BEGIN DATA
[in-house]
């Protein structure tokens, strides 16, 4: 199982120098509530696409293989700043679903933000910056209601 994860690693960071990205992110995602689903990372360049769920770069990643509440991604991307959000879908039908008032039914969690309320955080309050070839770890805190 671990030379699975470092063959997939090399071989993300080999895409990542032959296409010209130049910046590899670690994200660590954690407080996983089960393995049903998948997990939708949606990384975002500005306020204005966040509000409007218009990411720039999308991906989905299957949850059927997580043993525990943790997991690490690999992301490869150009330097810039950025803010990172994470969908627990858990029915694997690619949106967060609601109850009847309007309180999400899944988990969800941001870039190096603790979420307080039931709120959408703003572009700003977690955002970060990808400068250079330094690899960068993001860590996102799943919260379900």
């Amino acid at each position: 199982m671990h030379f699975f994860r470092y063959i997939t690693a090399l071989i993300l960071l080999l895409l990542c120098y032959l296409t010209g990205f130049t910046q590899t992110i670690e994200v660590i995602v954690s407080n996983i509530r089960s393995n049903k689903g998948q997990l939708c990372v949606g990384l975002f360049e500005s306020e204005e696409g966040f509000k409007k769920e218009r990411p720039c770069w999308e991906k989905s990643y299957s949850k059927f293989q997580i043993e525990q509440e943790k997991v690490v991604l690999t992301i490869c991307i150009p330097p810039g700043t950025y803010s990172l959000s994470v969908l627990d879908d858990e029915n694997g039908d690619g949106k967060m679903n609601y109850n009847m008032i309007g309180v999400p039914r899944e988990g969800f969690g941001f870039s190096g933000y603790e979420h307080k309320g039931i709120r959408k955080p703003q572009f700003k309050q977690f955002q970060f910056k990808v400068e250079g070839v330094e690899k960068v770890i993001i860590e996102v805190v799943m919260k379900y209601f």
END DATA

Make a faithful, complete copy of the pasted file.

[in-house]
């Protein structure tokens, strides 16, 4: 199982120098509530696409293989700043679903933000910056209601 994860690693960071990205992110995602689903990372360049769920770069990643509440991604991307959000879908039908008032039914969690309320955080309050070839770890805190 671990030379699975470092063959997939090399071989993300080999895409990542032959296409010209130049910046590899670690994200660590954690407080996983089960393995049903998948997990939708949606990384975002500005306020204005966040509000409007218009990411720039999308991906989905299957949850059927997580043993525990943790997991690490690999992301490869150009330097810039950025803010990172994470969908627990858990029915694997690619949106967060609601109850009847309007309180999400899944988990969800941001870039190096603790979420307080039931709120959408703003572009700003977690955002970060990808400068250079330094690899960068993001860590996102799943919260379900």
């Amino acid at each position: 199982m671990h030379f699975f994860r470092y063959i997939t690693a090399l071989i993300l960071l080999l895409l990542c120098y032959l296409t010209g990205f130049t910046q590899t992110i670690e994200v660590i995602v954690s407080n996983i509530r089960s393995n049903k689903g998948q997990l939708c990372v949606g990384l975002f360049e500005s306020e204005e696409g966040f509000k409007k769920e218009r990411p720039c770069w999308e991906k989905s990643y299957s949850k059927f293989q997580i043993e525990q509440e943790k997991v690490v991604l690999t992301i490869c991307i150009p330097p810039g700043t950025y803010s990172l959000s994470v969908l627990d879908d858990e029915n694997g039908d690619g949106k967060m679903n609601y109850n009847m008032i309007g309180v999400p039914r899944e988990g969800f969690g941001f870039s190096g933000y603790e979420h307080k309320g039931i709120r959408k955080p703003q572009f700003k309050q977690f955002q970060f910056k990808v400068e250079g070839v330094e690899k960068v770890i993001i860590e996102v805190v799943m919260k379900y209601f």